Stepping on broken glass can be incredibly painful. In between trying to clear up the blood, figuring out if all the glass has been safely removed from the floor and whether or not all the tiny bits have been removed from your foot can be quite the challenge.
It can also become stressful if it’s a grandchild or someone young who has stepped on glass. While there are plenty of myths and hacks for removing glass on the internet, ranging from baking soda to white vinegar and even honey, Christina O’Brien from the Australian Podiatry Association explained to Starts at 60 that it’s always best to seek professional help in most cases.
“I would definitely see a GP or see a podiatrist because I’ve pulled glass out of peoples’ feet before and sometimes the slivers are so tiny,” O’Brien explained. “We are right there at your foot.”
When people do get glass stuck in their feet, they typically have to bend and get into uncomfortable positions in order to reach the bottom of their foot to remove it if there’s no one else around to help them. While it can be effective for many with a bit of effort, there’s always the risk of missing glass or causing further injury. This is why seeking help can save people in the long run.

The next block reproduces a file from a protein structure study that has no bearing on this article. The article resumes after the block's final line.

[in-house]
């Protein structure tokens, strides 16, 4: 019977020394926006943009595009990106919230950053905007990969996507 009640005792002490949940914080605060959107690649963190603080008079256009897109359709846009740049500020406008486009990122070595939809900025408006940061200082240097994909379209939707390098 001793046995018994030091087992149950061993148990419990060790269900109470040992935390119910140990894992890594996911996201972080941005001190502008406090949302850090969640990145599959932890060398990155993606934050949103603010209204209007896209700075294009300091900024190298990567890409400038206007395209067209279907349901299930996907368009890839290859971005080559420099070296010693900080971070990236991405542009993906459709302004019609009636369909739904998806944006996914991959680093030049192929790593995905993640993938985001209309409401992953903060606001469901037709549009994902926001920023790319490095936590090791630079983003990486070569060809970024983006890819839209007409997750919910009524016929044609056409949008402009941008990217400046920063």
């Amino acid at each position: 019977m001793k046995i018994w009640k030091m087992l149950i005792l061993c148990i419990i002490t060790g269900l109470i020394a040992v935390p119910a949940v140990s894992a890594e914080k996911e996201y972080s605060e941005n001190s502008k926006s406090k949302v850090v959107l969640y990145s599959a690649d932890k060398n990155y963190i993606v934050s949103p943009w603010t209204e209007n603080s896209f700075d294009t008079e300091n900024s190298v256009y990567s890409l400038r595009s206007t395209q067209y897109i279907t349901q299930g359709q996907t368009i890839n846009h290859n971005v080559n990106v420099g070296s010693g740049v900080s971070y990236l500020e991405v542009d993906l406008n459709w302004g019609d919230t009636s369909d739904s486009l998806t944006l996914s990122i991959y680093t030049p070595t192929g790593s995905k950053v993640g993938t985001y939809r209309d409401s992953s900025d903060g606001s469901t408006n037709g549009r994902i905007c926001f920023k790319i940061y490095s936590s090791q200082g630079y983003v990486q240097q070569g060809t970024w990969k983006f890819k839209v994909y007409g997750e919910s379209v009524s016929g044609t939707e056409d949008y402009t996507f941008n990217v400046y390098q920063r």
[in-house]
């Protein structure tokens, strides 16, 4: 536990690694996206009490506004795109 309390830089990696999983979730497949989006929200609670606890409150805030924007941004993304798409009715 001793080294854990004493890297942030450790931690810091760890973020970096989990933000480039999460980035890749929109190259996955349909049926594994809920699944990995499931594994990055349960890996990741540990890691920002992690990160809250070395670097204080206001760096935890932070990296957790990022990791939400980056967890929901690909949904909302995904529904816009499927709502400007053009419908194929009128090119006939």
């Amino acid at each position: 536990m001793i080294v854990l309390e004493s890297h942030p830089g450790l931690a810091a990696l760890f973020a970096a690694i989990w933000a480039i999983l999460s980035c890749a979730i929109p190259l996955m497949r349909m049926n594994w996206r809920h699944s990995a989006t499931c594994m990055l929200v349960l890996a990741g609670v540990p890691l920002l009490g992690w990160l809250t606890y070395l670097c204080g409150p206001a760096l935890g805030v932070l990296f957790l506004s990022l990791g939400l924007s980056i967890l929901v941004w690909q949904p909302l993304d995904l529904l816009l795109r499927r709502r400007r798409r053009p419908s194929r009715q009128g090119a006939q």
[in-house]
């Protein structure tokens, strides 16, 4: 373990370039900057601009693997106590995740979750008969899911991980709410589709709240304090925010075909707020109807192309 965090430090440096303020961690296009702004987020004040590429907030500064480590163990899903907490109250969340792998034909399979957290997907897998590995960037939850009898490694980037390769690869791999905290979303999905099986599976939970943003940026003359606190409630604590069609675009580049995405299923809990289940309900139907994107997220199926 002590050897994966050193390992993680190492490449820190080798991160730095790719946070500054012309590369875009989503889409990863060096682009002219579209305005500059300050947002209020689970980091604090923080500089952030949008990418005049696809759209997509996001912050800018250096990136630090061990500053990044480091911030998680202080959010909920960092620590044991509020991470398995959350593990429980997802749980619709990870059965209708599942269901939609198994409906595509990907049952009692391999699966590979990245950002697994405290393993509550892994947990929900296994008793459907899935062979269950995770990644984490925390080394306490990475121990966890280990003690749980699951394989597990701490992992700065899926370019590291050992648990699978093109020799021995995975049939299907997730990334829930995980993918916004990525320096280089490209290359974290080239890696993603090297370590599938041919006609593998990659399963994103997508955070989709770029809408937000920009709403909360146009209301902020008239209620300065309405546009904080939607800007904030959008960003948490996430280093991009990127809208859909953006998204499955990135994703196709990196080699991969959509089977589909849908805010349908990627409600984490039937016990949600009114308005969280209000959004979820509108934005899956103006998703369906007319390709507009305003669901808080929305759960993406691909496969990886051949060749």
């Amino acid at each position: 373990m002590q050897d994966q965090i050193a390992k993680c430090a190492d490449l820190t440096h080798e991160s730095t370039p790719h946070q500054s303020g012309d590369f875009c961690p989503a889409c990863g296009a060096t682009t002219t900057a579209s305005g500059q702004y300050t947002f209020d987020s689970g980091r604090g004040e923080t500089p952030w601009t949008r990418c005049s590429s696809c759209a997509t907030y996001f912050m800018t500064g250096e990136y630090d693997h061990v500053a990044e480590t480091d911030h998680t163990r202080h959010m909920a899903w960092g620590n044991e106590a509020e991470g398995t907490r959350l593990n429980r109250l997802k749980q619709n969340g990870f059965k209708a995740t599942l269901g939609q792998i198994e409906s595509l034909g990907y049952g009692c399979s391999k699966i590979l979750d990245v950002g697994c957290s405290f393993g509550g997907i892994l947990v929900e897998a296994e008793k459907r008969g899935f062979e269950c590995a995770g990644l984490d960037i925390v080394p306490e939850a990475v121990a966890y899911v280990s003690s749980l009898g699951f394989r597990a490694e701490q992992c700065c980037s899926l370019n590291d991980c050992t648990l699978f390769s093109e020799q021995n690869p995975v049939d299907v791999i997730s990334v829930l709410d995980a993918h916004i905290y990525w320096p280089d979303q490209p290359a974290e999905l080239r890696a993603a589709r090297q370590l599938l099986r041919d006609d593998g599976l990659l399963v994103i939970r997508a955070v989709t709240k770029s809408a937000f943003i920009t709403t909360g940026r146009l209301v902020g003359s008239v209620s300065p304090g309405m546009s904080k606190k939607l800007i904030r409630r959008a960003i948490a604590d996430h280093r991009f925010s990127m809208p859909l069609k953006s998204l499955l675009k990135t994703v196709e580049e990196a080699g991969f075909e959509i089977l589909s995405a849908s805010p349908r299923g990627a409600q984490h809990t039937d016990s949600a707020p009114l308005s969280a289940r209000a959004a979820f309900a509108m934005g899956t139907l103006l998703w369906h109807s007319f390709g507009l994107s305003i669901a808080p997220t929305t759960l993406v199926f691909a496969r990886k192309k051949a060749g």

“We don’t have to twist our bodies to reach underneath them and try to get in the right light to avoid shadows,” O’Brien said. “We have the appropriate tools, we have very sharp instruments, we don’t have to dig around too much and we can see it clearly.”
The problem for many is getting from their home or the location of the accident to a GP or health professional without causing further injury or pain. Thankfully, there are steps people can take, depending on how big the piece or pieces of glass are and what they stepped on.
While the instinct for many is to bandage the impacted area up, soaking the foot in warm salty water for five or 10 minutes is the best step to take.
“That will help avoid bacterial infection as much as possible,” O’Brien said.
It’s also important to avoid walking or putting weight on the foot. Doing so can push any tiny or invisible pieces of glass further into the foot, which can cause pain, infection or other problems.
“You might have to use crutches or something for a day or so until you can see someone,” she added. “Or just try to avoid walking on it as much as possible until you can see someone.”
Once in contact with a GP, podiatrist or health professional, they will be able to effectively remove the glass and inform patients of the next steps to take to recover from their accident. Every foot is different and each glass accident varies, so the recovery and treatment options can differ from case to case.